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Zimbabweans United for Democracy ... Determining our own future ... We demand real change ... Fear is not an option ... Tiri kuvaka ramangwana redu ... Tinoda sanduko chaiyo ... Hatichatya ... Siyakha elakusasa lethu ... Sifuna inguquko yobala ... Asikhethi ukwesaba ...

 

Unlocking coalition conundrum

by Moses Chamboko
15 May 2017Moses Chamboko, Secretary General of ZUNDE

For the 2018 elections, which are not very far, Zimbabwe needs nothing, but an effective and genuine coalition guided by a shared vision, driven by common values, inspired by national aspirations and anchored on our proud and courageous history. There is nothing in between unless if we are preparing for another long season of shock, paralysis and despondency as happened in 2013. This must not be repeated.

The July 31, 2013 election came and went. Three months passed with dead silence from the main opposition. There was not even a celebratory mood in the Zanu PF camp. It was like a village in mourning. Somebody had to come in and fill that vacuum. That’s when and how a team of proactive Zimbabweans around the world came together to form Zimbabweans United for Democracy (ZUNDE). Precisely, this was on October 24, 2013.

At the centre of our vision was the coming together of genuine and progressive opposition movements into some kind of united movement and confront Zanu PF as one. It is for this reason that we are signatories to both the National Electoral Reform Agenda (Nera) and Coalition of Democrats (Code), being among the very first movements to sign both agreements. We have come into opposition politics as a catalyst for genuine change, an impartial player that will never give up. In the last three years, we have been championing the idea of a grand coalition to the extent that we got Zanu PF worried, not that we care!

Of late, there has been some notable effort towards the formation of an alliance or coalition of some sort. For political correctness, we prefer to call it a united movement. In the strongest of terms, ZUNDE condemns anybody who is working directly or indirectly towards derailing or frustrating the formation of an effective coalition in Zimbabwe.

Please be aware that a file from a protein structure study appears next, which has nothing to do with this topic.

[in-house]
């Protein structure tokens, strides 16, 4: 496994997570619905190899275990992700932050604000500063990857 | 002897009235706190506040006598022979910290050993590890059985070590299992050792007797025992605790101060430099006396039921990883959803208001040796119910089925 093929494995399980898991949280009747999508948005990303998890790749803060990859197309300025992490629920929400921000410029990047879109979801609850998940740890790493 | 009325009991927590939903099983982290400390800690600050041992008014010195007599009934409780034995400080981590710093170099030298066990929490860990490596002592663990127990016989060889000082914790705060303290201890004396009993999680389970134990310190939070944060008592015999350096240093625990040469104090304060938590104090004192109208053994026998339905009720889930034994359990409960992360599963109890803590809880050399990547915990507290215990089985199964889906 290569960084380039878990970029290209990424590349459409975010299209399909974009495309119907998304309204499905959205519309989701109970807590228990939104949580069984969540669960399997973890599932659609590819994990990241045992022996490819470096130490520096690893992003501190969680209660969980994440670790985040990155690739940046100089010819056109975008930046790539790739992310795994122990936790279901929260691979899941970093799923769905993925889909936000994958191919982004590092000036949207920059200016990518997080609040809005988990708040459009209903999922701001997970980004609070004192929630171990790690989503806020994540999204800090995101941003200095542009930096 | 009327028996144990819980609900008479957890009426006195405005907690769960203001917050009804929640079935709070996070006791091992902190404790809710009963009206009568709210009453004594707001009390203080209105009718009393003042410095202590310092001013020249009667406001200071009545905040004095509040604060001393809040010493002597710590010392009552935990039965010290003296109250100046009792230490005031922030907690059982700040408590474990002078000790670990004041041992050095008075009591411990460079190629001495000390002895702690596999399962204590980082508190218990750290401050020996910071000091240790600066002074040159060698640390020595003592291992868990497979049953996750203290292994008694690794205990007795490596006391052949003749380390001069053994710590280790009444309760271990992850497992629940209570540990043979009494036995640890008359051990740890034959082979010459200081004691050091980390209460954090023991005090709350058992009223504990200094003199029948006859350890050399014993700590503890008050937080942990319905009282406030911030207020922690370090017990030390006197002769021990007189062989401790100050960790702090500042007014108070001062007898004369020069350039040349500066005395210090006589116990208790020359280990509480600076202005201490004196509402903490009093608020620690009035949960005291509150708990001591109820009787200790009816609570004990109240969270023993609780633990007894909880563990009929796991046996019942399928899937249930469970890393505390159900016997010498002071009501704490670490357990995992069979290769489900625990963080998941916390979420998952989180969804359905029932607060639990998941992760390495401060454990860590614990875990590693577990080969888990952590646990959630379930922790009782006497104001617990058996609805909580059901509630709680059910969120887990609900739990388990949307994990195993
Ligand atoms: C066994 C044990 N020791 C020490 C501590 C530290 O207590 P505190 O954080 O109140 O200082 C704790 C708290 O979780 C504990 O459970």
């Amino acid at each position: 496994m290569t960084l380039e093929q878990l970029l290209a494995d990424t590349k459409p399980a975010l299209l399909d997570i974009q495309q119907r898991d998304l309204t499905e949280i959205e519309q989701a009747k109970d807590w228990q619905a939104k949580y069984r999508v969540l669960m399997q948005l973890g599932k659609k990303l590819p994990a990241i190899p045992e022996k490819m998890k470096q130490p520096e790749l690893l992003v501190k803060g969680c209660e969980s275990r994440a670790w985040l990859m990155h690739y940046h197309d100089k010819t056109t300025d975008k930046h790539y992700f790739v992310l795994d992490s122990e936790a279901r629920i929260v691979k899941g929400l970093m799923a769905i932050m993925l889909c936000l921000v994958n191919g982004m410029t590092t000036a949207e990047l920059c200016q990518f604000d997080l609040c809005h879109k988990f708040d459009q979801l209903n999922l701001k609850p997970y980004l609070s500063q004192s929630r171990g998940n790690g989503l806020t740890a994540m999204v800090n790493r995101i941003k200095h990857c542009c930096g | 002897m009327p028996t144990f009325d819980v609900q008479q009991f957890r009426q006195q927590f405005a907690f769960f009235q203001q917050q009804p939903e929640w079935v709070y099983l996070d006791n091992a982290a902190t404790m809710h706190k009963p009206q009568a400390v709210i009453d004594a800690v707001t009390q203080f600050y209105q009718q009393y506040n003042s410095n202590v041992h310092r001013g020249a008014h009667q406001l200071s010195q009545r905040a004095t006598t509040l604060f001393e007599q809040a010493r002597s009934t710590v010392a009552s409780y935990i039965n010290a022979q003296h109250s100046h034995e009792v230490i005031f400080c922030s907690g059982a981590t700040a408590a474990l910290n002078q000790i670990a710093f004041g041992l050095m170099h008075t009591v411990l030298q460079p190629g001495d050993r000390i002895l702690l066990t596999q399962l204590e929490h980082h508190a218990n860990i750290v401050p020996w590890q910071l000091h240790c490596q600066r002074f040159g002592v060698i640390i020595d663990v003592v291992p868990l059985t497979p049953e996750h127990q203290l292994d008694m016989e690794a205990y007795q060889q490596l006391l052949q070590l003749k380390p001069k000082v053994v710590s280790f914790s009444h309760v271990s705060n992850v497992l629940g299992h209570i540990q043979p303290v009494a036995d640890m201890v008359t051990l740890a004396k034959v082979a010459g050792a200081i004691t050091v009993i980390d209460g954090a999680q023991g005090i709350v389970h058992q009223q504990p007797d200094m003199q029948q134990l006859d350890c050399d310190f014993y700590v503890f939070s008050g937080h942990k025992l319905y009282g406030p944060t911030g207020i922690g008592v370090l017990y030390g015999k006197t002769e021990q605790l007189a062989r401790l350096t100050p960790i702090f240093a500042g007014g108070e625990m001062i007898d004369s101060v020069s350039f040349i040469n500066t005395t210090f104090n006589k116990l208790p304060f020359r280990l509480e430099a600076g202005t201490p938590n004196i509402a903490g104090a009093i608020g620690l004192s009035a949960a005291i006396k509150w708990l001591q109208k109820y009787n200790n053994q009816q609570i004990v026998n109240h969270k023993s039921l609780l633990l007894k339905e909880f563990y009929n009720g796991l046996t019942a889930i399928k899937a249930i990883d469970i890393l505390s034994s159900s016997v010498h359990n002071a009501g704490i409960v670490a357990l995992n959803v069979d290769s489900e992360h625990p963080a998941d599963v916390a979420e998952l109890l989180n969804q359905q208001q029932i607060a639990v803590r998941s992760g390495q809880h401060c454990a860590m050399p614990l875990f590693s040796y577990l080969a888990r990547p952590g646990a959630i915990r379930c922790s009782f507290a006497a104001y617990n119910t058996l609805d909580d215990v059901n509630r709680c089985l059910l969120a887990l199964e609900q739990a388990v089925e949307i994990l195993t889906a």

We are not asking anybody to abandon their identity, structures or members. We are like villagers at a funeral; let us put our differences aside, come together as one and give a decent send-off to the deceased. Even family members with personal differences, when there is a death in the extended family, in African tradition, they come together and do whatever they can to make sure one of their own is afforded a decent burial. 2018 is that season where the entire opposition family needs to come together irrespective of our little differences. There is more that unites than divides us.

However, some of us are deeply concerned to read and learn about some parallel or competing coalition deals that are now happening clandestinely in exclusionary and at times elitist manner. Some are done in top secrecy in the private offices of Harare, others are done on the beaches of Cape Town with others signed in private homes. All this would be plausible if the effort was synchronised and complementary, with the same national objective.

We are gutted when we see what seems to be tussling for positions across the parties. We respect everybody in the opposition family, but we reserve the right to disagree with some of the things happening now. Some of our key strengths are that we are consistent, we are genuine and we are not afraid to say the truth. We will speak up against self-serving interests and manoeuvres. This is not a power game of some sort. It is a rescue mission meant to extricate our nation from the current quagmire. Games are games and this certainly is not one of them!

In November 2015, we distributed our coalition proposal to all opposition parties that were in existence by then. The simple but pragmatic proposal had a clear road map of the processes to be followed and the structures and systems to be put in place. At the core of our proposal was creation of what we called a stakeholder council, a broad, impartial, inclusive and advisory council composed of non-political and non-partisan actors. To us, this is the centre of the coalition universe.

We did not see coalition as solely a product of political parties, but other players including civil society in general, business leaders, war veterans, traditional leaders, farmers, students, unions, churches, vendors, workers etc. At the same time, we welcomed the entry into opposition politics by some “new” protagonists that had been persecuted and expelled from Zanu PF, cautiously though. We raised some red flags some of which seem to have been reasonably attended to. Continued next page >

© ZUNDE Inc. 2016

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